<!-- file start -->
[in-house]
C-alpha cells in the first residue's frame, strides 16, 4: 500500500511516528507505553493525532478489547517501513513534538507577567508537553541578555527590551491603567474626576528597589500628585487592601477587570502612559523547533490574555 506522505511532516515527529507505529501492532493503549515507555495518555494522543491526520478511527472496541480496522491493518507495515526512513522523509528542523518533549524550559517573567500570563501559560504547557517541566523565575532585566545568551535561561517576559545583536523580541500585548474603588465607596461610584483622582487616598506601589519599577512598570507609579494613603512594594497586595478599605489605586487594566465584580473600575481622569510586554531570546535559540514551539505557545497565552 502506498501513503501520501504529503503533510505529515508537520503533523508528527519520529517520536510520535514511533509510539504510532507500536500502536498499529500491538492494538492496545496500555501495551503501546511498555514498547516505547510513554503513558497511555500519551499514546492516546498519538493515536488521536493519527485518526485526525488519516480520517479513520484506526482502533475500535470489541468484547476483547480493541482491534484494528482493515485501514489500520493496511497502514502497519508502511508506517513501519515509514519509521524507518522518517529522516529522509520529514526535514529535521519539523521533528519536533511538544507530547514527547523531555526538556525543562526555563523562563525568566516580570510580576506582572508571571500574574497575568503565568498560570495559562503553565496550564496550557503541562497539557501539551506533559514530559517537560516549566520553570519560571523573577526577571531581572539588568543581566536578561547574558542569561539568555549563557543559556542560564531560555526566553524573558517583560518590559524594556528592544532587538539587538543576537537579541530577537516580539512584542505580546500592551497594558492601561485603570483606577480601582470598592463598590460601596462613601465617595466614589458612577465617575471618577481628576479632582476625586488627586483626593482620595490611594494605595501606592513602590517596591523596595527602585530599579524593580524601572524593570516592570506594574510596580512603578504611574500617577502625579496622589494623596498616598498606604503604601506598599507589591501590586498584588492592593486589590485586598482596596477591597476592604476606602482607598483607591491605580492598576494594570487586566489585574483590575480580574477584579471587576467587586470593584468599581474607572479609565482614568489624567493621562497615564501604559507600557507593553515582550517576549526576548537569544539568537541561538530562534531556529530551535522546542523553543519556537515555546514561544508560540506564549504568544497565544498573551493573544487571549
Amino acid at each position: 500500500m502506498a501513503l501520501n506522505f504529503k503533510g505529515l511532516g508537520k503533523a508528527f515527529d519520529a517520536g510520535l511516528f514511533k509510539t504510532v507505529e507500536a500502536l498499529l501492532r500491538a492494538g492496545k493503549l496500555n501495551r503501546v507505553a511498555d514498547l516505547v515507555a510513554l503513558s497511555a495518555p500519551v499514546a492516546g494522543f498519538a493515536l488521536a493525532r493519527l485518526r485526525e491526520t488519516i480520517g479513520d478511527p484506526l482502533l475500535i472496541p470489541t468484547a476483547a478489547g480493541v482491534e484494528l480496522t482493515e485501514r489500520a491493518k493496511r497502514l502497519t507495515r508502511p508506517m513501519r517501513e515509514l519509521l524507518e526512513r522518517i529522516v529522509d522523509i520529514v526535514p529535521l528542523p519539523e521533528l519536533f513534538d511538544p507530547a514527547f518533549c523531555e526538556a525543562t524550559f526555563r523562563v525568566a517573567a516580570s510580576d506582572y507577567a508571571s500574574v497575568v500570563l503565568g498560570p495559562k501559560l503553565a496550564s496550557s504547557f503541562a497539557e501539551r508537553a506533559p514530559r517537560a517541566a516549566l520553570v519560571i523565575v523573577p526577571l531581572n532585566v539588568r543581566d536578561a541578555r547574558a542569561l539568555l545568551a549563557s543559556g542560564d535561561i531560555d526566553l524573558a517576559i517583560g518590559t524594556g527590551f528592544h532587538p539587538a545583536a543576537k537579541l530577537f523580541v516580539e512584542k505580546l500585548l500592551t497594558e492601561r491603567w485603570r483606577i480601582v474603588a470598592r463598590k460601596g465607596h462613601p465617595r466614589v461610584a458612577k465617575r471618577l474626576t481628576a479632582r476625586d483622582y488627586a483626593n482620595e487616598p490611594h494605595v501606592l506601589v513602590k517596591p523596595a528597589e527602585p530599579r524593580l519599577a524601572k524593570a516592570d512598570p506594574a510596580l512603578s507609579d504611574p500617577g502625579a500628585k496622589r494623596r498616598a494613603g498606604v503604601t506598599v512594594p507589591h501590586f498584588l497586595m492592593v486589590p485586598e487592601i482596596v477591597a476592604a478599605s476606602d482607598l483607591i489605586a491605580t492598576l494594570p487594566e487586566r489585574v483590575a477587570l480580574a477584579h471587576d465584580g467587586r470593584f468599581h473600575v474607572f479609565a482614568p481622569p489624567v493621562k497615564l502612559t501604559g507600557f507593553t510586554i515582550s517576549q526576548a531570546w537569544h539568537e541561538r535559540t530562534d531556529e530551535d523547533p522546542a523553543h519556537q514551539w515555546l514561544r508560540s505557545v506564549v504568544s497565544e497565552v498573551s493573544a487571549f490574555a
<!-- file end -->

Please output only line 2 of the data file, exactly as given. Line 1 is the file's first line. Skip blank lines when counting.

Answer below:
C-alpha cells in the first residue's frame, strides 16, 4: 500500500511516528507505553493525532478489547517501513513534538507577567508537553541578555527590551491603567474626576528597589500628585487592601477587570502612559523547533490574555 506522505511532516515527529507505529501492532493503549515507555495518555494522543491526520478511527472496541480496522491493518507495515526512513522523509528542523518533549524550559517573567500570563501559560504547557517541566523565575532585566545568551535561561517576559545583536523580541500585548474603588465607596461610584483622582487616598506601589519599577512598570507609579494613603512594594497586595478599605489605586487594566465584580473600575481622569510586554531570546535559540514551539505557545497565552 502506498501513503501520501504529503503533510505529515508537520503533523508528527519520529517520536510520535514511533509510539504510532507500536500502536498499529500491538492494538492496545496500555501495551503501546511498555514498547516505547510513554503513558497511555500519551499514546492516546498519538493515536488521536493519527485518526485526525488519516480520517479513520484506526482502533475500535470489541468484547476483547480493541482491534484494528482493515485501514489500520493496511497502514502497519508502511508506517513501519515509514519509521524507518522518517529522516529522509520529514526535514529535521519539523521533528519536533511538544507530547514527547523531555526538556525543562526555563523562563525568566516580570510580576506582572508571571500574574497575568503565568498560570495559562503553565496550564496550557503541562497539557501539551506533559514530559517537560516549566520553570519560571523573577526577571531581572539588568543581566536578561547574558542569561539568555549563557543559556542560564531560555526566553524573558517583560518590559524594556528592544532587538539587538543576537537579541530577537516580539512584542505580546500592551497594558492601561485603570483606577480601582470598592463598590460601596462613601465617595466614589458612577465617575471618577481628576479632582476625586488627586483626593482620595490611594494605595501606592513602590517596591523596595527602585530599579524593580524601572524593570516592570506594574510596580512603578504611574500617577502625579496622589494623596498616598498606604503604601506598599507589591501590586498584588492592593486589590485586598482596596477591597476592604476606602482607598483607591491605580492598576494594570487586566489585574483590575480580574477584579471587576467587586470593584468599581474607572479609565482614568489624567493621562497615564501604559507600557507593553515582550517576549526576548537569544539568537541561538530562534531556529530551535522546542523553543519556537515555546514561544508560540506564549504568544497565544498573551493573544487571549